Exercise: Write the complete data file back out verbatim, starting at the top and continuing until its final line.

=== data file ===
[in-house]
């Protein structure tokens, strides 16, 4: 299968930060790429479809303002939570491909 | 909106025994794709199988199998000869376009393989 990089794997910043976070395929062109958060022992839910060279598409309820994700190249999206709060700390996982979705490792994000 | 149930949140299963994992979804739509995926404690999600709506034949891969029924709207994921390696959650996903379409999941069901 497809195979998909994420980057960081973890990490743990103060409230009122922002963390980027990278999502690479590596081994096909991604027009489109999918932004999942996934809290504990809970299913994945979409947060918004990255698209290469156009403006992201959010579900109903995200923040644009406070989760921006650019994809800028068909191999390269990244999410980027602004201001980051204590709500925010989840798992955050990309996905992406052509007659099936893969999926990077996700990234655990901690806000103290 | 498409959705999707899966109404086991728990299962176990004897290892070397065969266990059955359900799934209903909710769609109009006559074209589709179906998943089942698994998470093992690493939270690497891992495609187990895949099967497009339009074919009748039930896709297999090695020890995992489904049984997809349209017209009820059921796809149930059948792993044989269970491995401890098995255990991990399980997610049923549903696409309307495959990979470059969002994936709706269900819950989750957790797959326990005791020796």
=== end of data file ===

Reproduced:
[in-house]
């Protein structure tokens, strides 16, 4: 299968930060790429479809303002939570491909 | 909106025994794709199988199998000869376009393989 990089794997910043976070395929062109958060022992839910060279598409309820994700190249999206709060700390996982979705490792994000 | 149930949140299963994992979804739509995926404690999600709506034949891969029924709207994921390696959650996903379409999941069901 497809195979998909994420980057960081973890990490743990103060409230009122922002963390980027990278999502690479590596081994096909991604027009489109999918932004999942996934809290504990809970299913994945979409947060918004990255698209290469156009403006992201959010579900109903995200923040644009406070989760921006650019994809800028068909191999390269990244999410980027602004201001980051204590709500925010989840798992955050990309996905992406052509007659099936893969999926990077996700990234655990901690806000103290 | 498409959705999707899966109404086991728990299962176990004897290892070397065969266990059955359900799934209903909710769609109009006559074209589709179906998943089942698994998470093992690493939270690497891992495609187990895949099967497009339009074919009748039930896709297999090695020890995992489904049984997809349209017209009820059921796809149930059948792993044989269970491995401890098995255990991990399980997610049923549903696409309307495959990979470059969002994936709706269900819950989750957790797959326990005791020796």